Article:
Wish: Lord Patten said that Mr Entwistle was a 'decent man' adding he had struggled to cope with the crisis that engulfed the BBC when he was in charge

Discussing Mr Entwistles pay-deal he continued: 'I do wish that his lawyers had counselled him strongly to accept 225,000, of course I do, because I think he does not deserve the damage to his reputation.'

Mr Entwistle is 'a decent man and doesn’t deserve to be bullied or have his character demolished', he added.

Committee chairman John Whittingdale said Mr Entwistle’s own performance in front of the committee had been 'depressing'.

Lord Patten said it had cost 186,000 in recruitment costs to fill the seat eventually taken by Mr Entwistle.

'Pretty much everyone said at the time it was a very good choice,” he said.

'I think he was completely overwhelmed by Savile and all that came after it.'

He said he thought Mr Entwistle 'found it incredibly difficult to cope with a crisis in which he had been initially involved.'

He found it 'much more difficult than you or I', he told MPs, 'to cope with photographers and cameras at his door'.

'We have maybe got thicker skins,' he added.

At every stage he was taking advice from lawyers Baker & McKenzie, the peer added.

'I discussed it with Baker & McKenzie among other things on this basis – when I have to defend this in front of the PAC (Public Accounts Committee) is it defensible

'Their agreement was not only is it defensible but it is better than any other course of action, unless we wanted the BBC to drift on without somebody at the top.'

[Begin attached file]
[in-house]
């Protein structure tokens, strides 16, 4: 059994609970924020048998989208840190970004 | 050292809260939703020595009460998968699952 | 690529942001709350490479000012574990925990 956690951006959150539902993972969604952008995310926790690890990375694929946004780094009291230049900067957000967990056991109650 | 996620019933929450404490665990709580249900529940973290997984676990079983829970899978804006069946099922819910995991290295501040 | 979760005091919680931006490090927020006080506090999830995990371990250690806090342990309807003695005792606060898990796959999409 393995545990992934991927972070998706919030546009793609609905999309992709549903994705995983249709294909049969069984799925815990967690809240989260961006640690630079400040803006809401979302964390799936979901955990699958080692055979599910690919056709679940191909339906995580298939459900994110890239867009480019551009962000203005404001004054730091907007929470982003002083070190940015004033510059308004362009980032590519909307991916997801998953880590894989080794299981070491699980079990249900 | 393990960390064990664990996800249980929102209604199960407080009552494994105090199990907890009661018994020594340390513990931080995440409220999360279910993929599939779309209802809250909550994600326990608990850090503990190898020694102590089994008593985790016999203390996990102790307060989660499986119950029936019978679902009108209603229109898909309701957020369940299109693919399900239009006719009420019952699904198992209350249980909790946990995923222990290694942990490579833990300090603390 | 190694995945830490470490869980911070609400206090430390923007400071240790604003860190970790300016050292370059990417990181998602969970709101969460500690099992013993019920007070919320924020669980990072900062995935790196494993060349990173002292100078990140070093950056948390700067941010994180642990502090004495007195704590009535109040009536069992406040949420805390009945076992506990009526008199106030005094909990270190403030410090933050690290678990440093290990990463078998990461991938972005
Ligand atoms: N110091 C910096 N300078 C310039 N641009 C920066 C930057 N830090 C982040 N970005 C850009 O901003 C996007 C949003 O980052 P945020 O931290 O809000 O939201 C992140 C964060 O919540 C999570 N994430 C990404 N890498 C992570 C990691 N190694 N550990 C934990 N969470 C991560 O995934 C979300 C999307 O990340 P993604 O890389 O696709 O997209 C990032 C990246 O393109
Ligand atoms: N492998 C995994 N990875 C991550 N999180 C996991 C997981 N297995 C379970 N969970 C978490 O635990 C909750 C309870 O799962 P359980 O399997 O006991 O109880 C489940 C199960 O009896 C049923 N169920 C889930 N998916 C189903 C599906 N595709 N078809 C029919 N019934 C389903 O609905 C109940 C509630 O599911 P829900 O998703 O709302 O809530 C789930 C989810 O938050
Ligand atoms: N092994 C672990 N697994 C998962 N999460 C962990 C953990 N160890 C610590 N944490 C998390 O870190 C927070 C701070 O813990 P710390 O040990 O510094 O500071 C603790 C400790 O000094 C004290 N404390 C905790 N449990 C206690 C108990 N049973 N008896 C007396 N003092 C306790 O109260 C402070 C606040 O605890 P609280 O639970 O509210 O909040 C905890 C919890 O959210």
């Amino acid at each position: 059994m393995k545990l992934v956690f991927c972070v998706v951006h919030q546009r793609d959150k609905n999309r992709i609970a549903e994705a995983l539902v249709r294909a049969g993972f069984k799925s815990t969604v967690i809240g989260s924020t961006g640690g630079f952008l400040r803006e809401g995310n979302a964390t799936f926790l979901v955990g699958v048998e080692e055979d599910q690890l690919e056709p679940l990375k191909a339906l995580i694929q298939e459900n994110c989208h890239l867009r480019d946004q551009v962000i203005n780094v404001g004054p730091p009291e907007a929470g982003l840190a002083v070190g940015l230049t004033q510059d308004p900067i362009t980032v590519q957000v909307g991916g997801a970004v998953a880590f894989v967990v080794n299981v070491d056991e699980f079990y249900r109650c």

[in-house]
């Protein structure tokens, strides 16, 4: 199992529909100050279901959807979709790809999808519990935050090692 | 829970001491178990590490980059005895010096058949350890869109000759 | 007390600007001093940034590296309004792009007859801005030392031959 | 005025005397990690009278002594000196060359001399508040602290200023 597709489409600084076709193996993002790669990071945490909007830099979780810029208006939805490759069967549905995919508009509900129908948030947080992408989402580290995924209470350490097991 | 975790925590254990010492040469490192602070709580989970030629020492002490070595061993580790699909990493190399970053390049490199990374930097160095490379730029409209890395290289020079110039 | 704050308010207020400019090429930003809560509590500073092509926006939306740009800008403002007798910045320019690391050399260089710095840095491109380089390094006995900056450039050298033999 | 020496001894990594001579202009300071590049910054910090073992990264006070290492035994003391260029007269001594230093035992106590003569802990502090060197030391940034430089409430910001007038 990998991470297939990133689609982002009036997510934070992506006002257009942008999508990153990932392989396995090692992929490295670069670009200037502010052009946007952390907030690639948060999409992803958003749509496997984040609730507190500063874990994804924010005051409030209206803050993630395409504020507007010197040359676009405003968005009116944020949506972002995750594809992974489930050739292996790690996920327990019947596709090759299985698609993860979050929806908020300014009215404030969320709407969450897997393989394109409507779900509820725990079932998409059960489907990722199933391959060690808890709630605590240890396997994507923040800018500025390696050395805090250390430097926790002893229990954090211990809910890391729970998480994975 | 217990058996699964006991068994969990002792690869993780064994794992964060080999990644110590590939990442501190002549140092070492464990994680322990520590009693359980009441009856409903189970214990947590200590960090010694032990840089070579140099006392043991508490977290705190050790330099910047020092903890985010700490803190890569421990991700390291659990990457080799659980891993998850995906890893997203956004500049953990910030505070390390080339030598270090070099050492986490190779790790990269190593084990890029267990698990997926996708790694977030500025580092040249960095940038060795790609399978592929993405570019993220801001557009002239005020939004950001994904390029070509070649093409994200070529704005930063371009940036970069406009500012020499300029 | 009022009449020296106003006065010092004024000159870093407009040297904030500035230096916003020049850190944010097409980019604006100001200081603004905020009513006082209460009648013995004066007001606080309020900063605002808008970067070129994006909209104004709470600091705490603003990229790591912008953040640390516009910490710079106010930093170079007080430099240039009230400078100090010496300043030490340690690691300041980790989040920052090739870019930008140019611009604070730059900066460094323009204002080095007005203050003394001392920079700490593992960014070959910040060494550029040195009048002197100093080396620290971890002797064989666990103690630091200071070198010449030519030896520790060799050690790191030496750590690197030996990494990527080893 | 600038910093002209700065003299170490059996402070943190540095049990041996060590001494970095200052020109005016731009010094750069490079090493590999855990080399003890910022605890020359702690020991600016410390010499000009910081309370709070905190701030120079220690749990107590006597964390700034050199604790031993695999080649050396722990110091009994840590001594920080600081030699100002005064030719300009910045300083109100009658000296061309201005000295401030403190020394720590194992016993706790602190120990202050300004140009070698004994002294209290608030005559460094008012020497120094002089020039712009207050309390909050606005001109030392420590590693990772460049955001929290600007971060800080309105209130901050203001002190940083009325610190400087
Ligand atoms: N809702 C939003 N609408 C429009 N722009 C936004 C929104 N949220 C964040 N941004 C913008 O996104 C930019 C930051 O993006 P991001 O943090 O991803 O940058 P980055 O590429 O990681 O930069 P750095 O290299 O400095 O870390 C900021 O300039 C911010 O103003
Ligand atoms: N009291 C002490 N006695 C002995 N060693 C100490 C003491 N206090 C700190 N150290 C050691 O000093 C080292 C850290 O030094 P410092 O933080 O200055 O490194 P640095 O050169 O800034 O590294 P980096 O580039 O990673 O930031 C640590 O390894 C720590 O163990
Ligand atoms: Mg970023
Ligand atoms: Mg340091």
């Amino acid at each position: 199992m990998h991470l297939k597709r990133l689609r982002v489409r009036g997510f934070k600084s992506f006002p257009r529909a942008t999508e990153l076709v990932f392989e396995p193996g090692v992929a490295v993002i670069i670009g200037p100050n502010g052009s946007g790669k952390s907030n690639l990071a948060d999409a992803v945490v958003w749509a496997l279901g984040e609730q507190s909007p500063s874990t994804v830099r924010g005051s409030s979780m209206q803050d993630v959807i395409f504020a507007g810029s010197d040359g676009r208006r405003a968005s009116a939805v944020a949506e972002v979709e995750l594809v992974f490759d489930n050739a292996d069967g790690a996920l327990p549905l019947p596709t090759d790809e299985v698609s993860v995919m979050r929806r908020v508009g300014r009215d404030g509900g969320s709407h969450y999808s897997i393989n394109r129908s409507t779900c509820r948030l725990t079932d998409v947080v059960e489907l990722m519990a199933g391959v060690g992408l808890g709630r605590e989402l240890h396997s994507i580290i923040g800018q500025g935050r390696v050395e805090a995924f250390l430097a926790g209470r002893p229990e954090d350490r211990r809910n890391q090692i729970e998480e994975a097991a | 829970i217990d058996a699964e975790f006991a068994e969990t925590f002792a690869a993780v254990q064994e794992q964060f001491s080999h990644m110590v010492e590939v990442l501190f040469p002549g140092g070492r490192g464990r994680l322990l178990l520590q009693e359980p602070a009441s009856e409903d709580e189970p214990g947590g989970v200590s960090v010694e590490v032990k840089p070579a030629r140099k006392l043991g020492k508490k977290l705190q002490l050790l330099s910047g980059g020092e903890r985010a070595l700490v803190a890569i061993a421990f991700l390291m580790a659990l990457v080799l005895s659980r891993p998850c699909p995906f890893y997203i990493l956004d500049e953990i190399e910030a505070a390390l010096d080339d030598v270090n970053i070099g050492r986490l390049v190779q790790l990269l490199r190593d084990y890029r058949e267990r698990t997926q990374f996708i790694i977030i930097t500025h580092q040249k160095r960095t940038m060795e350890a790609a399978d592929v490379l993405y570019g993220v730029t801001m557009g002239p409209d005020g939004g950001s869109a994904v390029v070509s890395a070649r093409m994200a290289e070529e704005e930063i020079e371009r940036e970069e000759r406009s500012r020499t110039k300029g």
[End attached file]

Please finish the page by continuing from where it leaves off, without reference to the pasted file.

'What did we get in return,' he said. 'First of all we got a settlement that was less than we would have got had we gone through constructive dismissal.

VIDEO: Awkward BBC Chairman admits George Entwistle wanted bigger payoff.


Grilled: BBC Trust chairman Lord Patten (right) and acting director general Tim Davie were at times given a tough time by MPs

Grilled: BBC Trust chairman Lord Patten (right) and acting director general Tim Davie were at times given a tough time by MPs today

'Secondly, we got a warranty from Mr Entwistle that if Pollard or anything else finds that has has done anything which is in breach of his contract or the BBC disciplinary guidelines, we can claw back some of the remunerations that has been paid.'

Asked whether money had been kept back, Lord Patten said it would not be paid until December.